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Head of the Charles

US boats claim men’s and women’s eights

The USTC-Princeton A boat won the women’s championship eights at the Head of the Charles.
The USTC-Princeton A boat won the women’s championship eights at the Head of the Charles.jim davis/globe staff/Globe Staff

Time was when the Head Of The Charles Regatta was Uncle Sam’s victory lap, a chance for the men’s eight to show the flag and give everyone else a world-class tutorial. Between 1994 and 2007 the star-spangled boat won the championship event 11 times, nine of them in a row.

Then came a lost decade when the Great Eight sculling all-stars or collegians took the trophy as US Rowing either sent development boats or nobody at all. This time, with the Tokyo Olympics on the horizon, the Yanks brought their full varsity and left everyone else in their wake. Just like old times.

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“I’ve been telling everybody all along that they’re pretty even and I don’t think you get any more even than what we saw there,” coach Mike Teti said Sunday afternoon after his two eights finished 1-2 ahead of Yale’s national champions with the ‘B’ entry stroked by Harvard ace Clark Dean nipping the ‘A’ boat by .067 seconds in 13 minutes and 32.283 seconds. “It bodes well for the team.”

The American women did the same with the ‘A’ crew stroked by Molly Bruggeman edging the ‘B’ boat by just less than a second in 15:05.842. “We decided that we were going to make two even lineups,” said Katelin Guregian, who coxed the ‘B’ entry. “You tell me — a second apart? Pretty even.”

It was the first time since 2007, the last time that both crews went on to medal at the Olympics, that the men’s and women’s crews had retained their Head crowns and the closeness of the finishes was a promising omen. “I keep saying let’s build one boat at a time,” said Teti. “We have two pretty decent boats.”

Though the men’s ‘A’ boat comprised seven members of the crew that finished fifth at last month’s global regatta and earned an automatic ticket to next year’s Games, Teti had reckoned the crews to be roughly equal during their Oakland practices. But their starting assignments gave a decided advantage to the ‘A’ boat, which was off the line first in the 30-entry field and thus had clear water and an unimpeded view of their pursuers.

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The ‘B’ boat, which included up-and-comers like the 19-year-old Dean, Liam Corrigan, Chris Carlson, and Alex Miklasevich, started seventh and had to work its way through traffic all the way along the three-mile upstream course.

The USTC-Oakland B boat finished first in the men’s championship eights.
The USTC-Oakland B boat finished first in the men’s championship eights.jim davis/globe staff/Globe Staff

“It was pretty chaotic out there but a lot of fun,” said Dean, who stroked the US four to a fifth-place finish at the world regatta. “Sure, it probably would have been better to start first and have a clear course but it’s always more fun to be in the thick of it. It makes the race go by quicker. It’s a lot more exciting to have to keep your wits about you and be looking around constantly and just be ready for anything.”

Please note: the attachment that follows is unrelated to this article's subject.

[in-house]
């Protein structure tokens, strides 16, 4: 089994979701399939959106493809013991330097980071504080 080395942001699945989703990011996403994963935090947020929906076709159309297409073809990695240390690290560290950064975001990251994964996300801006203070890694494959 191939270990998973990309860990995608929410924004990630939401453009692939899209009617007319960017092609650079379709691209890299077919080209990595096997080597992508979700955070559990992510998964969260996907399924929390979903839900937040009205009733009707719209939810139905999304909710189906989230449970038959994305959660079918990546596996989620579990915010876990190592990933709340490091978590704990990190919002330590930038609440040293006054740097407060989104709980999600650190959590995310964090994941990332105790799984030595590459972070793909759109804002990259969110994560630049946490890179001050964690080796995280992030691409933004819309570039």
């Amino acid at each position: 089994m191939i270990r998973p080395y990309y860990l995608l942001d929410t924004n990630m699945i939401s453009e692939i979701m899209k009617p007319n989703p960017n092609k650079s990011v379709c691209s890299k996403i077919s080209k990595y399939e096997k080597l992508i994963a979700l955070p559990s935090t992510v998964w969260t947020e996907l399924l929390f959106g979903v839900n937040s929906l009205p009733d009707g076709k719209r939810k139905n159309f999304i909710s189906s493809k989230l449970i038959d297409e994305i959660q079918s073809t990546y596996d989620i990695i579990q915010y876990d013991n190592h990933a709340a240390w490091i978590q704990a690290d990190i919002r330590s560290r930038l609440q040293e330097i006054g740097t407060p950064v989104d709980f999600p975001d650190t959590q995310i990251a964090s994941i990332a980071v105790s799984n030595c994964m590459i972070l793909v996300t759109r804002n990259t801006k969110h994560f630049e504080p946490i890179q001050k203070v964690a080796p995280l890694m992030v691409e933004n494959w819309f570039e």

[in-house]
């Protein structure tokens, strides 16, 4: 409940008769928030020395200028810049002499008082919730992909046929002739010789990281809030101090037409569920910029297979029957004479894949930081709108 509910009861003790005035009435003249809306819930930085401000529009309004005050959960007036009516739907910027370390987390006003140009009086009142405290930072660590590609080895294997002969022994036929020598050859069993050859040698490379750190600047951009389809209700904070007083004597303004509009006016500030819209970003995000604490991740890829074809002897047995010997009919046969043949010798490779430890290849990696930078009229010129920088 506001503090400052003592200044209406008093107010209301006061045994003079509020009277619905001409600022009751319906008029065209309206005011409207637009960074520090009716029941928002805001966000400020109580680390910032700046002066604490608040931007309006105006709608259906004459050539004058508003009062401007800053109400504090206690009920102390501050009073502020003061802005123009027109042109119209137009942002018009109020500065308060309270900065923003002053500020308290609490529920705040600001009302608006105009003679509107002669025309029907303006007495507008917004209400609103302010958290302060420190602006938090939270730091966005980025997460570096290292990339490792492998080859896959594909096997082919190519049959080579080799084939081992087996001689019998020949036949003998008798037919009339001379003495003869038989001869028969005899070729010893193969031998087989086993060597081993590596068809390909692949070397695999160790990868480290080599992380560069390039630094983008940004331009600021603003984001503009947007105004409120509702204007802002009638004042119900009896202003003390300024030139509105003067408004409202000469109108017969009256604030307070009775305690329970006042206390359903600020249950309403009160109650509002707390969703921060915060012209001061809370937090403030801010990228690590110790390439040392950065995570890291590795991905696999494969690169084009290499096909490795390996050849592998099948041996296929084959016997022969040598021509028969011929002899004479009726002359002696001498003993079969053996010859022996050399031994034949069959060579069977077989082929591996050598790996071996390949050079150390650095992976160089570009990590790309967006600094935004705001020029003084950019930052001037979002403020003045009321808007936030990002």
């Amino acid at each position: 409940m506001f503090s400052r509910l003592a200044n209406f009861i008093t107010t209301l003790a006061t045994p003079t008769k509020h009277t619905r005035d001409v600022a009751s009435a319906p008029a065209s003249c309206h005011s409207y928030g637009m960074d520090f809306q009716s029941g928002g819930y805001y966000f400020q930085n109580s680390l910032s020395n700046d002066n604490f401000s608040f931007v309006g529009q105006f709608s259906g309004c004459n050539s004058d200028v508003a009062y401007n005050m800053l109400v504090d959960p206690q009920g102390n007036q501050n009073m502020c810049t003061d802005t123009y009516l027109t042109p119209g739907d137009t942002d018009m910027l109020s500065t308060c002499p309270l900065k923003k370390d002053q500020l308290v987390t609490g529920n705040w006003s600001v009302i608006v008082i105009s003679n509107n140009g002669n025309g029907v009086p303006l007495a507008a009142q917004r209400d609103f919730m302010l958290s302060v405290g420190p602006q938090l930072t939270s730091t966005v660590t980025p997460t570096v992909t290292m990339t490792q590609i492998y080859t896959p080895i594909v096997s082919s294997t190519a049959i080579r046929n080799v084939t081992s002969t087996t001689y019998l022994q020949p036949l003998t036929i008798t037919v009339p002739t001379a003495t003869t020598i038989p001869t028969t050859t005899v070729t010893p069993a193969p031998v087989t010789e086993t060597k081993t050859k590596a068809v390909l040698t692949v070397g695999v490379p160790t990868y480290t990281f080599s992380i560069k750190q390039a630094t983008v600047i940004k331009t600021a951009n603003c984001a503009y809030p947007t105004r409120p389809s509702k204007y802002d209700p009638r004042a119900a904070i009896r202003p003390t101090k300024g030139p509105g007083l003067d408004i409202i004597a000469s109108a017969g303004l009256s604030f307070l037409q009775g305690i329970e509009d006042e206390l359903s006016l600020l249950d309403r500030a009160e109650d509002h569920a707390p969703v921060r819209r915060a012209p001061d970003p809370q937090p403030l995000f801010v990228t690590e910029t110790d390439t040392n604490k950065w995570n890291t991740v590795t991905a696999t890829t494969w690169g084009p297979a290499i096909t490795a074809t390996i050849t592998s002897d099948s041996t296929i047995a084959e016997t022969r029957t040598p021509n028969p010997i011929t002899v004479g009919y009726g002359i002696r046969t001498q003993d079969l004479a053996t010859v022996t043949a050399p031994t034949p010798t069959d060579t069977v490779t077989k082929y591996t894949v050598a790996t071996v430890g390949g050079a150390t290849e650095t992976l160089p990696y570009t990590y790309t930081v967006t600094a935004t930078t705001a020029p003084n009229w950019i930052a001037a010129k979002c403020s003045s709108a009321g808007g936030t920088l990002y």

The killer ‘B’s made their move along Dead Man’s Curve, the sweeping turn leading to the Eliot Bridge, as cox Colette Lucas-Conwell deftly threaded the shell between Harvard and Italy’s Fiamme Gialle. “We caught Harvard on that big turn before Cambridge Boat Club,” said Dean. “Then we had to manage to be in the inside of the turn through Eliot Bridge then pop over to the other side and deal with the Italians after.”

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From there it was a two-minute sprint to the finish, then the wait for the computerized timer to sort things out. “You just check the results online and refresh it as more stuff comes in,” said Dean. “It slowly starts to become a reality as more boats finish and more chances of you being beaten go away.”

A view from the Cambridge side of the river at the Head of the Charles.
A view from the Cambridge side of the river at the Head of the Charles.jim davis/globe staff/Globe Staff

The women, who’d won the world bronze medal, let the coxswains draw up the lineup, then tossed a coin to decide which boat would get the No. 1 bow and which would get No. 3. The ‘A’ boat, which included three members of the world eight, drew the first slot. “At first we thought, we want to race in bow 3 so we can chase people down,” said Kristine O’Brien, who rowed in the 5-seat. “But we decided we wanted to row bow 1 and just get out into clean water and get to work.”

The ‘A’ boat led at every checkpoint but always by less than two seconds. “My boat would have won if we didn’t have to row in Stanford’s wake for two thirds of the race and weave in and out,” said Guregian.

The results will be lovely fodder for intramural banter during winter training in Princeton as the women prepare to go for an unprecedented fourth straight Olympic title in July. “We have practice again tomorrow,” said O’Brien “We’re just rowing through. Eyes on the prize — and now there’s next summer.”

The Cornell women’s eight has some company.
The Cornell women’s eight has some company.jim davis/globe staff/Globe Staff
Spectators in Cambridge look across the river toward Boston at the Head of the Charles.
Spectators in Cambridge look across the river toward Boston at the Head of the Charles.jim davis/globe staff/Globe Staff

John Powers can be reached at john.powers@globe.com.

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